President Donald Trump on Saturday will address hundreds of supporters on the South Lawn of the White House before traveling to Florida on Monday for a rally, marking his return to public events after being hobbled by the coronavirus.
Guests for Saturday’s event won’t be tested for the virus and won’t be required to wear masks, setting off fresh concerns that the White House itself has become a vector for the disease. Earlier Friday, Dr. Anthony Fauci, the government’s top infectious disease expert, decried a previous gathering at the White House to celebrate Trump’s Supreme Court nominee as a “superspreader event.”
Trump is resuming his campaign schedule only 10 days after he was first diagnosed with Covid-19, which he acknowledged this week had made him “very sick” while shrugging off a lingering cough and insisting he now feels “perfect.”
Although the president’s physician, Sean Conley, has previously said Trump could likely resume such activities starting Saturday, it’s unclear if the president has tested negative since falling ill, or whether he is still contagious.
On Saturday, Trump will speak to a crowd gathered by conservative activist Candace Owens, whose Blexit Foundation encourages Black Americans to leave the Democratic Party.
His speech is being billed as “Remarks to Peaceful Protesters for Law & Order,” according to an invitation. He’ll address the crowd from the Truman Balcony off of the Blue Room, a large state room on the main floor of the White House. More than two thousand guests have been invited, according to a person familiar with the event.
In a statement, the White House said attendees will be “instructed” to wear a mask while at the complex, but will only be screened for Covid-19 with a temperature check and “brief questionnaire” — not a test. The statement added that attendees will be “strongly encouraged,” but not required, to follow the Centers for Disease Control and Prevention’s coronavirus guidelines, such as social distancing and mask wearing.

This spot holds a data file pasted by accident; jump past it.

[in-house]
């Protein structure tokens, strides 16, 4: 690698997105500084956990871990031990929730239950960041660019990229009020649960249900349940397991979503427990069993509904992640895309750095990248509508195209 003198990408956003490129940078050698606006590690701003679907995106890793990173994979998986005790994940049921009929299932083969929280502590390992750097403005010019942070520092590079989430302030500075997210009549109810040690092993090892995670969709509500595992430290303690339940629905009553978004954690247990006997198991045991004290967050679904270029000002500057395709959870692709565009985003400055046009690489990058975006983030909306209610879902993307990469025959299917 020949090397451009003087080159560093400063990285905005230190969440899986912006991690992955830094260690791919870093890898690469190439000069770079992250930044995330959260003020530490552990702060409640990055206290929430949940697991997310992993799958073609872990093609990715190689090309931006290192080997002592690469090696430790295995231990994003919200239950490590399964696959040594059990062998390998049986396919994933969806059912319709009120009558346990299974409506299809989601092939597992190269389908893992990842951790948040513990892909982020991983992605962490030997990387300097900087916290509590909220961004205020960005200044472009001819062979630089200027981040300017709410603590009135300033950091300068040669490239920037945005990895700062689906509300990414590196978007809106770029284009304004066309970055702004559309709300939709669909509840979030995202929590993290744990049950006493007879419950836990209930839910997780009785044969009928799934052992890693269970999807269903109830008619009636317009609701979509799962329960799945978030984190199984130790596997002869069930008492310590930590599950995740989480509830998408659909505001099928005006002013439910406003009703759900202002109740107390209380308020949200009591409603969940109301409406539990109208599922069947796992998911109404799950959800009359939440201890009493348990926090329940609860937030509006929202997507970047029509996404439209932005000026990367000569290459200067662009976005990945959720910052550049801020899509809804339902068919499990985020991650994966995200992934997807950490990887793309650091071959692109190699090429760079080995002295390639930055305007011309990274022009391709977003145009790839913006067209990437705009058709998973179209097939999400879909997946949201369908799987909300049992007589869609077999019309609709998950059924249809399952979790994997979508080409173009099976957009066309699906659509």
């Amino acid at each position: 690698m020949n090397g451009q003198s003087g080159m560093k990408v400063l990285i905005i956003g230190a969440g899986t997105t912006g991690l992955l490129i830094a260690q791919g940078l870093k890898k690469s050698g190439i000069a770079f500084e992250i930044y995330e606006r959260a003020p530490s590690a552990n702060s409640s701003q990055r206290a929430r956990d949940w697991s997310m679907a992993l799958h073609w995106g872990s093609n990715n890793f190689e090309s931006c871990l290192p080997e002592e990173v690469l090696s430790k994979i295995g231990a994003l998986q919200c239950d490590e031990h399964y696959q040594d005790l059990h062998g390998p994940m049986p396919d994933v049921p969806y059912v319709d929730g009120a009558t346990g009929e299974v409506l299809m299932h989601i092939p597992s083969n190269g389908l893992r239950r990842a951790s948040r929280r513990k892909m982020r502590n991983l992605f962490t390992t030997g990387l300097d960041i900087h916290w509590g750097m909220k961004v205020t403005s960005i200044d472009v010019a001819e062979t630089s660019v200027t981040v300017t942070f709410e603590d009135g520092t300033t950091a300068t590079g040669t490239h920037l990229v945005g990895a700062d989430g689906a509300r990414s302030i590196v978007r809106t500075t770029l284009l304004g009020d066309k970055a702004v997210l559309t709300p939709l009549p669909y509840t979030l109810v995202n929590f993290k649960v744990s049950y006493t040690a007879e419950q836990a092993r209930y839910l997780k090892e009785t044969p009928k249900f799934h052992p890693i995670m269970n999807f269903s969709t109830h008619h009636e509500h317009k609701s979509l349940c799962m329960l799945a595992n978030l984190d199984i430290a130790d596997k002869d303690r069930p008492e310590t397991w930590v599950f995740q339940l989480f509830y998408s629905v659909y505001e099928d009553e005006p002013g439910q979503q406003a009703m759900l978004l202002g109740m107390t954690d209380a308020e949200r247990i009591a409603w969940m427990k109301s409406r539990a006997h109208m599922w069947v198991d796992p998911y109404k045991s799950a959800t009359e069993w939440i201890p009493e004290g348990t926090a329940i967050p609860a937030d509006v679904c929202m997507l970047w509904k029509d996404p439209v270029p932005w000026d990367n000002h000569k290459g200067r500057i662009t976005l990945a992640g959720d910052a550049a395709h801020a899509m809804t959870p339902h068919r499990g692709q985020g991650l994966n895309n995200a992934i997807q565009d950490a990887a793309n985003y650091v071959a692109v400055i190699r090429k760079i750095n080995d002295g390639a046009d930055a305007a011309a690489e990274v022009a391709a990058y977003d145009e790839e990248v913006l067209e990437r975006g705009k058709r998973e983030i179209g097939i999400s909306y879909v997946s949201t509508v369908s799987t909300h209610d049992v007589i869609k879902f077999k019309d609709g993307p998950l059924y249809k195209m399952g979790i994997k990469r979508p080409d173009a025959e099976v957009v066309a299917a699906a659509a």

“The health and safety of all attendees is our priority,” the statement said.
ABC News first reported Trump’s appearance at Saturday’s event.
On Monday, Trump will resume his campaign travel, heading to Sanford, Fla., for a MAGA rally.
Florida is a critical state for Trump in the upcoming election, and his campaign has been making an aggressive play to win over Latino and Hispanic voters in the region. As part of that push, Vice President Mike Pence will also travel to Florida on Saturday for a bus tour starting in Orlando.
Both Trump’s rallies and large gatherings at the White House have come under scrutiny in recent weeks after they were linked to a coronavirus outbreak that has spread through the upper ranks of the administration. The events have regularly flouted basic pandemic protocols, such as crowd-size restrictions and social distancing.
A Rose Garden ceremony for Supreme Court nominee Amy Coney Barrett late last month caused numerous infections among Trump’s staff and allies. And in the following days, Trump and his team traveled in tight quarters to several rallies and fundraisers, likely spreading the virus further.
The full extent of the outbreak is unknown, but it has ensnared, in addition to the president, the first lady, the head of the Republican National Committee, Trump’s campaign manager, the White House press secretary and several of Trump’s top aides.
When asked about Trump resuming his rallies, Democratic challenger Joe Biden said he “wouldn’t show up unless you had a mask and were distanced,” according to a pool report.
“Good luck,” Biden said.
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